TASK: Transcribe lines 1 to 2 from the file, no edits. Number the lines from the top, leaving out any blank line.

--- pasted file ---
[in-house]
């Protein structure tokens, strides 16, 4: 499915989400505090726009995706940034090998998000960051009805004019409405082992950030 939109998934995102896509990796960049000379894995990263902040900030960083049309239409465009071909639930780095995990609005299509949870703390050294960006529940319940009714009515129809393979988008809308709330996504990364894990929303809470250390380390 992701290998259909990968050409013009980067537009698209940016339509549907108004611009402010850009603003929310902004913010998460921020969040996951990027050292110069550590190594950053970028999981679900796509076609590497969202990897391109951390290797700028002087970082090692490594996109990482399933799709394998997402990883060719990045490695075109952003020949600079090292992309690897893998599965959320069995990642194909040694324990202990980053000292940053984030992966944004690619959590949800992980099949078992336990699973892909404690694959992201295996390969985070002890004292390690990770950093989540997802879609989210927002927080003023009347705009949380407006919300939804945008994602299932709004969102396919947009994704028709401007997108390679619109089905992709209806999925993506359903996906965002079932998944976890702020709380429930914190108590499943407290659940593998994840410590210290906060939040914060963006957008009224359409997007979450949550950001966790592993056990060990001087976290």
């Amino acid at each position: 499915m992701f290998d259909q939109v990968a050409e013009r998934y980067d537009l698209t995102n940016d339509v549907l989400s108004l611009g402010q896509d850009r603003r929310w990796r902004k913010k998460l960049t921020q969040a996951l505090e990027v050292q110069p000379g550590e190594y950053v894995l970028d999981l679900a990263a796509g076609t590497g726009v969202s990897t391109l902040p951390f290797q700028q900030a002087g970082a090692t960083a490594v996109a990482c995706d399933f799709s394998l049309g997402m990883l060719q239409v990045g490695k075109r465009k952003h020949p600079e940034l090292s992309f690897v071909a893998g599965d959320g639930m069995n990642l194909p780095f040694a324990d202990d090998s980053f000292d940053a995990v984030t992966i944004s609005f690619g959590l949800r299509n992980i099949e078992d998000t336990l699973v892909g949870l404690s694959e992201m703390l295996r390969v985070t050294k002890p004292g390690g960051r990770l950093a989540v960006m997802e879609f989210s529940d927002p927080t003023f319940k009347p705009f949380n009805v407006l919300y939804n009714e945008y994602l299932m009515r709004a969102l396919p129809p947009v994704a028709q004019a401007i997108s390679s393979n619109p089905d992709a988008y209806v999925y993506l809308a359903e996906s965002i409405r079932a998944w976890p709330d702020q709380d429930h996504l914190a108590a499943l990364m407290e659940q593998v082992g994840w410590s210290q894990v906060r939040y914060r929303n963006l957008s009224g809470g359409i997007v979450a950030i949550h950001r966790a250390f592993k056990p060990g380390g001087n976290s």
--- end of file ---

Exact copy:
[in-house]
């Protein structure tokens, strides 16, 4: 499915989400505090726009995706940034090998998000960051009805004019409405082992950030 939109998934995102896509990796960049000379894995990263902040900030960083049309239409465009071909639930780095995990609005299509949870703390050294960006529940319940009714009515129809393979988008809308709330996504990364894990929303809470250390380390 992701290998259909990968050409013009980067537009698209940016339509549907108004611009402010850009603003929310902004913010998460921020969040996951990027050292110069550590190594950053970028999981679900796509076609590497969202990897391109951390290797700028002087970082090692490594996109990482399933799709394998997402990883060719990045490695075109952003020949600079090292992309690897893998599965959320069995990642194909040694324990202990980053000292940053984030992966944004690619959590949800992980099949078992336990699973892909404690694959992201295996390969985070002890004292390690990770950093989540997802879609989210927002927080003023009347705009949380407006919300939804945008994602299932709004969102396919947009994704028709401007997108390679619109089905992709209806999925993506359903996906965002079932998944976890702020709380429930914190108590499943407290659940593998994840410590210290906060939040914060963006957008009224359409997007979450949550950001966790592993056990060990001087976290």